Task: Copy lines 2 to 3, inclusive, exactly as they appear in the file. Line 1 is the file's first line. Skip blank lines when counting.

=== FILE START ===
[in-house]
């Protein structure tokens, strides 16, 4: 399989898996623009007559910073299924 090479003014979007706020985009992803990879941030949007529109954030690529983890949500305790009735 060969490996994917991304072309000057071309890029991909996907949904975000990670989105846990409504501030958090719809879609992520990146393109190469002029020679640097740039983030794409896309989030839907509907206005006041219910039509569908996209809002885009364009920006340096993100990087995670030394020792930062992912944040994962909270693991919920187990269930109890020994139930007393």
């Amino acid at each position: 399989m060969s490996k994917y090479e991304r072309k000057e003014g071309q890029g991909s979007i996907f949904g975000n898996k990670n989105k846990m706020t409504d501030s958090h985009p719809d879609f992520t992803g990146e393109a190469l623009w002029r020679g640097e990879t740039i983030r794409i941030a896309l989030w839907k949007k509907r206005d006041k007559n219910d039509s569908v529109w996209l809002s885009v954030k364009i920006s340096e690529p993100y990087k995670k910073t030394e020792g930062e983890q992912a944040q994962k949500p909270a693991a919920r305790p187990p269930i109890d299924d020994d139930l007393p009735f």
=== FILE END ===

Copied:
């Protein structure tokens, strides 16, 4: 399989898996623009007559910073299924 090479003014979007706020985009992803990879941030949007529109954030690529983890949500305790009735 060969490996994917991304072309000057071309890029991909996907949904975000990670989105846990409504501030958090719809879609992520990146393109190469002029020679640097740039983030794409896309989030839907509907206005006041219910039509569908996209809002885009364009920006340096993100990087995670030394020792930062992912944040994962909270693991919920187990269930109890020994139930007393």
């Amino acid at each position: 399989m060969s490996k994917y090479e991304r072309k000057e003014g071309q890029g991909s979007i996907f949904g975000n898996k990670n989105k846990m706020t409504d501030s958090h985009p719809d879609f992520t992803g990146e393109a190469l623009w002029r020679g640097e990879t740039i983030r794409i941030a896309l989030w839907k949007k509907r206005d006041k007559n219910d039509s569908v529109w996209l809002s885009v954030k364009i920006s340096e690529p993100y990087k995670k910073t030394e020792g930062e983890q992912a944040q994962k949500p909270a693991a919920r305790p187990p269930i109890d299924d020994d139930l007393p009735f």